Covers are universal—since the dawn of music records, artists have recorded and rerecorded over others’ work, adding their own twists to create something new. From “I Can’t Stop Lovin’ You” by Ray Charles, to “Killing Me Softly” by The Fugees, to “I Will Always Love You” by Whitney Houston, these reinventions have occasionally popped up on the charts over the years. But why do artists feel a need to make covers? What is the value of making one when the song already exists?
Avril Lavigne has been around for a while—international hits such as “Complicated” and “Girlfriend” came over a decade ago, and the singer was dubbed the “Pop Punk Queen” for her music and fashion style as she dominated the charts. Until Head Above Water came out on Feb. 15, Lavigne hadn’t released a record since her self–titled album in 2013, an up–tempo, pop–rock collection that was relatively well–received but criticized by some for overusing rebellious tropes. Head Above Water comes a few years after the singer’s diagnosis with Lyme disease, which inspired the album that she described on Twitter as "an emotional journey.” But does the album actually manage to reach that standard and serve as a proper comeback for the now 34–year–old? The answer is a hard, unequivocal no.
Hip–hop pervades every city in America—it developed in urban environments and remains a strong musical influence there even as it has taken center stage in popular music within the last few decades. Los Angeles has brought us N.W.A. and Kendrick Lamar, Jay–Z and The Notorious B.I.G. came from New York, and Atlanta provided Outkast and T.I., among others. Similarly, Philadelphia has nurtured numerous hip–hop artists who have carved out their place in the upper echelon of the genre. But who among these individuals are the best to come from Philly? Here are the top five rappers repping the City of Brotherly Love:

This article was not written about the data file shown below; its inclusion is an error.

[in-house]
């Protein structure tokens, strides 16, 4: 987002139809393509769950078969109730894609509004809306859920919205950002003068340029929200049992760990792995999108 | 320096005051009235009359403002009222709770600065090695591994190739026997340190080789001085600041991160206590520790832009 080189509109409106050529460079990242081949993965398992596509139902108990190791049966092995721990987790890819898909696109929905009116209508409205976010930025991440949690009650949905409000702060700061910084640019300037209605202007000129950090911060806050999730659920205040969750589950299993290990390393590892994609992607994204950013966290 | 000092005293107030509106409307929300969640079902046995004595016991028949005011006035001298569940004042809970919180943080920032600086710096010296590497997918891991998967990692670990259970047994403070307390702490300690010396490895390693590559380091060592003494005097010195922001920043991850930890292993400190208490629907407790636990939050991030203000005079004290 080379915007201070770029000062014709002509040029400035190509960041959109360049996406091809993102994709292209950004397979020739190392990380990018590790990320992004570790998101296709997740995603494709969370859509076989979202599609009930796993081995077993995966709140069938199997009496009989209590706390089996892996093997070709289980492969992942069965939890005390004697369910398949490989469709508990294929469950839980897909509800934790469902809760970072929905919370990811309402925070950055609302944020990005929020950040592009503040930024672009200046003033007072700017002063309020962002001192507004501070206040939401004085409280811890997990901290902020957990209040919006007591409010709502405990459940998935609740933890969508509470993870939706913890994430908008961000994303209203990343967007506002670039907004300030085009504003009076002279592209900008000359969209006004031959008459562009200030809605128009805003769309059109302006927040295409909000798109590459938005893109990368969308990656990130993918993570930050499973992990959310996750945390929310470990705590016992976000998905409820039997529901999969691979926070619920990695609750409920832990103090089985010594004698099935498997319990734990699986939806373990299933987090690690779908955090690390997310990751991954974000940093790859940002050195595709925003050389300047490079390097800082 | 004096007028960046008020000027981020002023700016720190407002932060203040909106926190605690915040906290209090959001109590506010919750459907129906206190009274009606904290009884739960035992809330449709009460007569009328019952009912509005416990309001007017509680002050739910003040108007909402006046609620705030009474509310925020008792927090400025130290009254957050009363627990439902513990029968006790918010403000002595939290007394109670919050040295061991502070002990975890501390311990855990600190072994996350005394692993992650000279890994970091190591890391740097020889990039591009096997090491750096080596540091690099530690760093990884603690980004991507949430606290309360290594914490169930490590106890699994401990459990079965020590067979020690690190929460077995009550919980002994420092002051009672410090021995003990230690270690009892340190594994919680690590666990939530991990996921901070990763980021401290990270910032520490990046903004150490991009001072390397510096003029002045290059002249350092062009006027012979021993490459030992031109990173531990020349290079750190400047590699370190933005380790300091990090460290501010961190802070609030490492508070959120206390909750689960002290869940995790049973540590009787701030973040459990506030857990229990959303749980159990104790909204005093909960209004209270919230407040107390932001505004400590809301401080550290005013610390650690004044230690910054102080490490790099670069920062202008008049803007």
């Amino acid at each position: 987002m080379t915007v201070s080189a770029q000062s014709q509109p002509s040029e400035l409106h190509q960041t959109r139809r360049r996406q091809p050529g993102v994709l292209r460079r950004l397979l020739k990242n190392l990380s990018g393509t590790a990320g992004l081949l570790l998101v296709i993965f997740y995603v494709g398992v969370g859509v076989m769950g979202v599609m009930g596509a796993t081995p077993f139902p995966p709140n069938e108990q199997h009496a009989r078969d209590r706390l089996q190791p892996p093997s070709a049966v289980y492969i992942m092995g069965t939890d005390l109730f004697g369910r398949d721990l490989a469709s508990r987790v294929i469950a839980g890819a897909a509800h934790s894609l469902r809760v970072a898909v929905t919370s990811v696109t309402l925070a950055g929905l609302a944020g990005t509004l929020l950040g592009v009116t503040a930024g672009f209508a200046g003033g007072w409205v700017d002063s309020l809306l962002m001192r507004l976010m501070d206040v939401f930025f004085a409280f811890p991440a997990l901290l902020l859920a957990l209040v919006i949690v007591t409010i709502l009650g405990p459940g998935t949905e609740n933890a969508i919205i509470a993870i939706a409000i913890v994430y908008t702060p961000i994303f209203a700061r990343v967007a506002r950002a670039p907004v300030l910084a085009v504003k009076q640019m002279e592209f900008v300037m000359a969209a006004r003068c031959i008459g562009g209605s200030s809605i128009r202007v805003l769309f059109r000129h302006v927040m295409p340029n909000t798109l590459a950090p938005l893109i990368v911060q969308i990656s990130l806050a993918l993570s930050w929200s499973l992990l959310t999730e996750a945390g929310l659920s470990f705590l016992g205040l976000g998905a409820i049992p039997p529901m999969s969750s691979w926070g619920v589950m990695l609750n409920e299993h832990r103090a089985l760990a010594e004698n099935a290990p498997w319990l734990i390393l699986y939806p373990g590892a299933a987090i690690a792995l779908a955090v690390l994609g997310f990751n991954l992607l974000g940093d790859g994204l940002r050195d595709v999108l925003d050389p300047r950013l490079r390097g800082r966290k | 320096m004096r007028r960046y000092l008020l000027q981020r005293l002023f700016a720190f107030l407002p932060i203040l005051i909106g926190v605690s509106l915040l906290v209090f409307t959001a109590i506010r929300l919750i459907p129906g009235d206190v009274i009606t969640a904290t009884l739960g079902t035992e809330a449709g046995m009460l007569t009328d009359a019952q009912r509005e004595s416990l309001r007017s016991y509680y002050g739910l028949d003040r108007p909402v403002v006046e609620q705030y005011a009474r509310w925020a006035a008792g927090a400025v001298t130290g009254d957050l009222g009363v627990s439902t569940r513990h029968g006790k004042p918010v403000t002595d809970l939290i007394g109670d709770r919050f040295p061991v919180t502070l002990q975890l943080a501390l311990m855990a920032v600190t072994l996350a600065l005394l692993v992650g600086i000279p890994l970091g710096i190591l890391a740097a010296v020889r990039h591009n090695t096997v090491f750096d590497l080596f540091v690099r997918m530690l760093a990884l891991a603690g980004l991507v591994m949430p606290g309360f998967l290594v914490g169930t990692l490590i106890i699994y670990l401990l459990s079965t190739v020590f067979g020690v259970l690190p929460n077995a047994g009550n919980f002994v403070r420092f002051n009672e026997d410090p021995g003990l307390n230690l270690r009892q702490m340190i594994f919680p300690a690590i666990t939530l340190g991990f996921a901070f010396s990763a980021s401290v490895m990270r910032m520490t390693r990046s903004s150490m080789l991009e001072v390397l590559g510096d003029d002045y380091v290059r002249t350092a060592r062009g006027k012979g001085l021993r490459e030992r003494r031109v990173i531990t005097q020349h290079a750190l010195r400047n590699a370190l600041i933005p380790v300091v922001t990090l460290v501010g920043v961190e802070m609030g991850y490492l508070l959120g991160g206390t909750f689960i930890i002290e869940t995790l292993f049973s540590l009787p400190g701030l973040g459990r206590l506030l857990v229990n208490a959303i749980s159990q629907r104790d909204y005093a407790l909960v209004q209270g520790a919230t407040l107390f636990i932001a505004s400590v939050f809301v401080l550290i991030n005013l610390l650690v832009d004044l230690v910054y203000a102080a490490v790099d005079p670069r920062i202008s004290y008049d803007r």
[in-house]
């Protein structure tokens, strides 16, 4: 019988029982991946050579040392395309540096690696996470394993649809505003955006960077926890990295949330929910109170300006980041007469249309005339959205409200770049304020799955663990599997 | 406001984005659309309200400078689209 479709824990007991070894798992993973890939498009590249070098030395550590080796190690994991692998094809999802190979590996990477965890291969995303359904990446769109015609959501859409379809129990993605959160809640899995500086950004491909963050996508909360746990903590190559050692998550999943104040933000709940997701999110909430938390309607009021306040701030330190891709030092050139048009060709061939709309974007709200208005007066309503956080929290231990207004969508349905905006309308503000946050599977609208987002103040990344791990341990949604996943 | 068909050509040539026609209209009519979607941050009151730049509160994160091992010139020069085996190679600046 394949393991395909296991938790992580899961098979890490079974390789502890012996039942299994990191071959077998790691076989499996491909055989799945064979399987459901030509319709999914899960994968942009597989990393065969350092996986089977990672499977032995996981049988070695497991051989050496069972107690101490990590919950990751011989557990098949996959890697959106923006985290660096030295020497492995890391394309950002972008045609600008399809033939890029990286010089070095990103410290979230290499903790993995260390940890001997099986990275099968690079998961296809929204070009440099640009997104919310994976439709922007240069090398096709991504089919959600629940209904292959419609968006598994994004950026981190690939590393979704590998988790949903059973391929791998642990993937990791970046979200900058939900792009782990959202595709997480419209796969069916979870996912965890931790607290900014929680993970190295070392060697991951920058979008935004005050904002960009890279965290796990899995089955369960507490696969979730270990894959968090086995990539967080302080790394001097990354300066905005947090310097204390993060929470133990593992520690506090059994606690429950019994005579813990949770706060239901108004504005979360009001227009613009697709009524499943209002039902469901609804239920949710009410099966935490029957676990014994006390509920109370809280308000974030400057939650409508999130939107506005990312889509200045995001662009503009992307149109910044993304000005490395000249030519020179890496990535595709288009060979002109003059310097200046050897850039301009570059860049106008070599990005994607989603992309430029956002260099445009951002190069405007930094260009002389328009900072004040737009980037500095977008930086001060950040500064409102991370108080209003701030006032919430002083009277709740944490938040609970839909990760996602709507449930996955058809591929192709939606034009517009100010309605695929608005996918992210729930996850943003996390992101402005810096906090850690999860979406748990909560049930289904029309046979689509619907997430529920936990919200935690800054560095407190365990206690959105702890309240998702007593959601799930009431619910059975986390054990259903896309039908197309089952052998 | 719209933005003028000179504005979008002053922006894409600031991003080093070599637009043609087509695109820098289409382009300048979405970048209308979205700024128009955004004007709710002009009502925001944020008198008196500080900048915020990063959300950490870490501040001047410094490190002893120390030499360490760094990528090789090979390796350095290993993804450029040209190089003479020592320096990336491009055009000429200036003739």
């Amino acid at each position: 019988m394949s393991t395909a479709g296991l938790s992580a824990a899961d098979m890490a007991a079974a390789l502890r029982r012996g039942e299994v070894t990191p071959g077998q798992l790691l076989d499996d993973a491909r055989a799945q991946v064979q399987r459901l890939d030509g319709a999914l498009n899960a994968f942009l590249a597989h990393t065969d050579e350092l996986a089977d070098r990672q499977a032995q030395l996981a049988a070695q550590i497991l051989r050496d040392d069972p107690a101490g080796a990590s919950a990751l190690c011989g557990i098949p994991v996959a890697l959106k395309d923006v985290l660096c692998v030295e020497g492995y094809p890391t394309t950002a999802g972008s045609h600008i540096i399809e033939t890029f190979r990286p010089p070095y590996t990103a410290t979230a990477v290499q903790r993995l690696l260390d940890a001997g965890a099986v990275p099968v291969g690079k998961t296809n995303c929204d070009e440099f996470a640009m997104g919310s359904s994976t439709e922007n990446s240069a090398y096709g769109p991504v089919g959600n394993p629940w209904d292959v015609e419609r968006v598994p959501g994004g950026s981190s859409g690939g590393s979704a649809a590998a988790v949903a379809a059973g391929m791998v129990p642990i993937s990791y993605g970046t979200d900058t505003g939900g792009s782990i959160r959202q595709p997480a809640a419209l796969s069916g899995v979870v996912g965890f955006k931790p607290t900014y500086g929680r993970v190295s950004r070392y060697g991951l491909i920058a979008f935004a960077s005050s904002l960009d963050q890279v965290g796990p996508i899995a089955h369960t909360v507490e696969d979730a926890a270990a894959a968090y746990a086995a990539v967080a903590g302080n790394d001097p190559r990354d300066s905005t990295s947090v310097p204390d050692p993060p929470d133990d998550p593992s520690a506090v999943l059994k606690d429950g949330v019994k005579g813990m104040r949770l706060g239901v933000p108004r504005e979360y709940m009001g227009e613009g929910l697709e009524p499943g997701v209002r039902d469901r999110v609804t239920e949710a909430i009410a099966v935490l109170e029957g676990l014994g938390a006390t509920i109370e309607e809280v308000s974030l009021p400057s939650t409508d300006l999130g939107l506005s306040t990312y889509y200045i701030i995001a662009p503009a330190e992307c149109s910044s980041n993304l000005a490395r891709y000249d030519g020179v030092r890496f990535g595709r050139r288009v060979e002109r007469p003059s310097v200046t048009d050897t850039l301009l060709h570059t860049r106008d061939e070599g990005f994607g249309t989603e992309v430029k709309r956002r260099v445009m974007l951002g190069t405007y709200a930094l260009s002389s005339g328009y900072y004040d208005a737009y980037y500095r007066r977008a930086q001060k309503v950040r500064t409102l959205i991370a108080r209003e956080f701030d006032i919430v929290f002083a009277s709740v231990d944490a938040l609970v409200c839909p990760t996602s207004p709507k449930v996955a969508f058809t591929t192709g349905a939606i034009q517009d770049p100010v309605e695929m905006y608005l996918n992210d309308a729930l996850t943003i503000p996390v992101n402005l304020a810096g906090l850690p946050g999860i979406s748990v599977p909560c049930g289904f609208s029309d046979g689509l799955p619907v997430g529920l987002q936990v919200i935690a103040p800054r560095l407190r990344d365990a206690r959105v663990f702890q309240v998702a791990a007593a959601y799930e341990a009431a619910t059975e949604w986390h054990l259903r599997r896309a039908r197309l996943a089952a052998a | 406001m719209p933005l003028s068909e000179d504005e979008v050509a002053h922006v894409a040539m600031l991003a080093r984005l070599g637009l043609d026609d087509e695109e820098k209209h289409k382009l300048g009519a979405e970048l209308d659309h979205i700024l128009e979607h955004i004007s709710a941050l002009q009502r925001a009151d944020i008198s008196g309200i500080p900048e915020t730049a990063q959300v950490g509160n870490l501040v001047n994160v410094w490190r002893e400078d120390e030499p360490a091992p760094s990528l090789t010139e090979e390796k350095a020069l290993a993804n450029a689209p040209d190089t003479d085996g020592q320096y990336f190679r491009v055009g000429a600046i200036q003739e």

Ah, February. A month full of the blistering cold and a barrage of midterms, but also a time for love. Valentine’s Day is coming up once more and cuffing season is nearing its end—so, it’s the perfect time to kick back with your honey and enjoy some love songs. Of course, one can’t assume that everything is going all fine and dandy—every relationship goes through its ups and downs, and occasionally an inkling of worry creeps into your soul. However, music has a special power to heal or strengthen the ties that bind couples together. The best medicine to your relationship woes is a few songs, compiled here, that will make your significant other fall in love with you again: